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A brave and revealing examination of an overlooked affliction that affects one in four Canadians. Despite having a demanding job, good friends, and a supportive family, Emily White spent many of her nights and weekends alone at home, trying to understand why she felt so disconnected from everyone. To keep up the façade of an active social life and hide the painful truth, that she was suffering from severe loneliness, the successful young lawyer often lied to those around her — and to herself. In this insightful, soul-baring, and illuminating memoir, White chronicles her battle to understand and overcome this debilitating condition, and contends that chronic loneliness deserves the same attention as other mental difficulties, such as depression. "Right now, loneliness is something few people are willing to admit to," she writes. "There's no need for this silence, no need for the shame and self-blame it creates." By investigating the science of loneliness, challenging its stigma, encouraging other lonely people to talk about their struggles, and defining one person's experience, Lonely redefines how we look at loneliness and helps those afflicted see and understand their mood in an entirely new light, ultimately providing solace and hope. It is a moving, compassionate, and important book about a topic that is affecting more among us each day. From the Hardcover edition.

Sex Murder And The Meaning Of Life

Author: Douglas T. Kenrick
Publisher: Basic Books
ISBN: 0465023428
Size: 48.15 MB
Format: PDF, ePub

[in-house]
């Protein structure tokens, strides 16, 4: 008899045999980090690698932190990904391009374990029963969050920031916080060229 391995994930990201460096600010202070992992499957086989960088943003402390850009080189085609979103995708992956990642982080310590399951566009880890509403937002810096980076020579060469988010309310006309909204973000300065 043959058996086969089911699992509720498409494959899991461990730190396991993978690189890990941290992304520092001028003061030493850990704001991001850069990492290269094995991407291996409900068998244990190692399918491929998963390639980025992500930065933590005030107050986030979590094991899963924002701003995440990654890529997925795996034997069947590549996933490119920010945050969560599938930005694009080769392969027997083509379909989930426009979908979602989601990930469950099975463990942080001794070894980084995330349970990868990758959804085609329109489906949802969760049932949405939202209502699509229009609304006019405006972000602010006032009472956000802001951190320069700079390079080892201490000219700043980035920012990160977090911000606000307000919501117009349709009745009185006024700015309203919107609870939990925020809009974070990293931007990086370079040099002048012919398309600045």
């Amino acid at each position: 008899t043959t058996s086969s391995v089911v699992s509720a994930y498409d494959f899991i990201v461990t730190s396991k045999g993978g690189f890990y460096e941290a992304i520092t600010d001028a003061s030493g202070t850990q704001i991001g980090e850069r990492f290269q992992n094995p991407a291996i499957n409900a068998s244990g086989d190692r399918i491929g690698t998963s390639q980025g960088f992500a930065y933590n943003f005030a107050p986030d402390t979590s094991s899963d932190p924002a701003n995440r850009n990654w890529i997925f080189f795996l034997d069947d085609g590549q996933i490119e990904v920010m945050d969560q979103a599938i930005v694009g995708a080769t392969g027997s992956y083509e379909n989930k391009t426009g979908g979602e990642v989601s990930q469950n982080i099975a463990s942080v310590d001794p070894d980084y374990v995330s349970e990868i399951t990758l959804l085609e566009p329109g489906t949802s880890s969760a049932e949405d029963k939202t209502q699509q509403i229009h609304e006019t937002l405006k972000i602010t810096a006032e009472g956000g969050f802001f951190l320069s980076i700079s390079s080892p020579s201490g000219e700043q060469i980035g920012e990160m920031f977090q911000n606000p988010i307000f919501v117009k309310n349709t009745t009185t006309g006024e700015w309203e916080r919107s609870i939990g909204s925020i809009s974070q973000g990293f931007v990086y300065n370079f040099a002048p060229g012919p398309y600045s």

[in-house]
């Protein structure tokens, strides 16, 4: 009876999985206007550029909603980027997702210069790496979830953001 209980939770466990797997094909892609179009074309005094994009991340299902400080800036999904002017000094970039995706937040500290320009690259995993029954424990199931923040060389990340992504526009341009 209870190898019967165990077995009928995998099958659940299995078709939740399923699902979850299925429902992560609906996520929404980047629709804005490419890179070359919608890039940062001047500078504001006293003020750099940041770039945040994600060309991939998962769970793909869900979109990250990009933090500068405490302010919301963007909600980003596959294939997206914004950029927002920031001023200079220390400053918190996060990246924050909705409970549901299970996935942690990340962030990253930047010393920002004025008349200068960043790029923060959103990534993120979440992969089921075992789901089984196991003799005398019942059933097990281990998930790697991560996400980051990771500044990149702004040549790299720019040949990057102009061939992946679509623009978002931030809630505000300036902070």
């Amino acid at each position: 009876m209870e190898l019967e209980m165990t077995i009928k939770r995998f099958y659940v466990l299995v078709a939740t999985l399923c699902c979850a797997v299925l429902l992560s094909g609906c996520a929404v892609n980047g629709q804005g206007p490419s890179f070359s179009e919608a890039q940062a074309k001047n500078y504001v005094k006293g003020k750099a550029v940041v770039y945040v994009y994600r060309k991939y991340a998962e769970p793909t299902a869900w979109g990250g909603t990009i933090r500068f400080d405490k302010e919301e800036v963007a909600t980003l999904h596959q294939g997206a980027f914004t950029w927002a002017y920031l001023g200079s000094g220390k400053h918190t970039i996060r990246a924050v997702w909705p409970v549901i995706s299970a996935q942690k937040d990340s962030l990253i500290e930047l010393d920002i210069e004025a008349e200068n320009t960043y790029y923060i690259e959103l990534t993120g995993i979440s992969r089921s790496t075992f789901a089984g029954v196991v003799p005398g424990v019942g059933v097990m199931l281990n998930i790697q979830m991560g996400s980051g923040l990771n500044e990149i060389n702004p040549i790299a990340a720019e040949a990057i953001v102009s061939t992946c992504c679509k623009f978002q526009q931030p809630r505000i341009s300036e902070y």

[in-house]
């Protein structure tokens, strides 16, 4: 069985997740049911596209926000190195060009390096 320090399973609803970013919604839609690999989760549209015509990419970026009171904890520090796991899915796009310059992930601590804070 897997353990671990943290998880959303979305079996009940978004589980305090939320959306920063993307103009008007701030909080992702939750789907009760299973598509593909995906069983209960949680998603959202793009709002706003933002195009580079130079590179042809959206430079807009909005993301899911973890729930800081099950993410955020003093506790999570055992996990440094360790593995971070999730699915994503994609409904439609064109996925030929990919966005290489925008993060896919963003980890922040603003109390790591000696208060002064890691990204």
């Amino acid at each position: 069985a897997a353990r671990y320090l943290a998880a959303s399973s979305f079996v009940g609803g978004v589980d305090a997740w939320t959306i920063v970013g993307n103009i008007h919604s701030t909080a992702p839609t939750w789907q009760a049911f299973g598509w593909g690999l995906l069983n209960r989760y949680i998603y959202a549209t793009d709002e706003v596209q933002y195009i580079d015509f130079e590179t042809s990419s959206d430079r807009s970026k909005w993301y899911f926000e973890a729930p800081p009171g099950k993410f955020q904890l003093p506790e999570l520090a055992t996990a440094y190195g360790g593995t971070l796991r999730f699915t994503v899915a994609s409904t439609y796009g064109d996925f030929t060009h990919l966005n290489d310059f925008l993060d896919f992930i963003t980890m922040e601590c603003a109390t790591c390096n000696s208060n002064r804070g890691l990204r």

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“Kenrick writes like a dream.”—Robert Sapolsky, Professor of Biology and Neurology, Stanford University; author of A Primate’s Memoir and Why Zebras Don’t Get Ulcers What do sex and murder have to do with the meaning of life? Everything. In Sex, Murder, and the Meaning of Life, social psychologist Douglas Kenrick exposes the selfish animalistic underside of human nature, and shows how it is intimately connected to our greatest and most selfless achievements. Masterfully integrating cognitive science, evolutionary psychology, and complexity theory, this intriguing book paints a comprehensive picture of the principles that govern our lives. As Kenrick divulges, beneath our civilized veneer, human beings are a lot like howling hyenas and barking baboons, with heads full of homicidal tendencies and sexual fantasies. But, in his view, many ingrained, apparently irrational behaviors—such as inclinations to one-night stands, racial prejudices, and conspicuous consumption—ultimately manifest what he calls “Deep Rationality.” Although our heads are full of simple selfish biases that evolved to help our ancestors survive, modern human beings are anything but simple and selfish cavemen. Kenrick argues that simple and selfish mental mechanisms we inherited from our ancestors ultimately give rise to the multifaceted social lives that we humans lead today, and to the most positive features of humanity, including generosity, artistic creativity, love, and familial bonds. And out of those simple mechanisms emerge all the complexities of society, including international conflicts and global economic markets. By exploring the nuance of social psychology and the surprising results of his own research, Kenrick offers a detailed picture of what makes us caring, creative, and complex—that is, fully human. Illuminated with stories from Kenrick’s own colorful experiences -- from his criminally inclined shantytown Irish relatives, his own multiple high school expulsions, broken marriages, and homicidal fantasies, to his eventual success as an evolutionary psychologist and loving father of two boys separated by 26 years -- this book is an exploration of our mental biases and failures, and our mind’s great successes. Idiosyncratic, controversial, and fascinating, Sex, Murder, and the Meaning of Life uncovers the pitfalls and promise of our biological inheritance.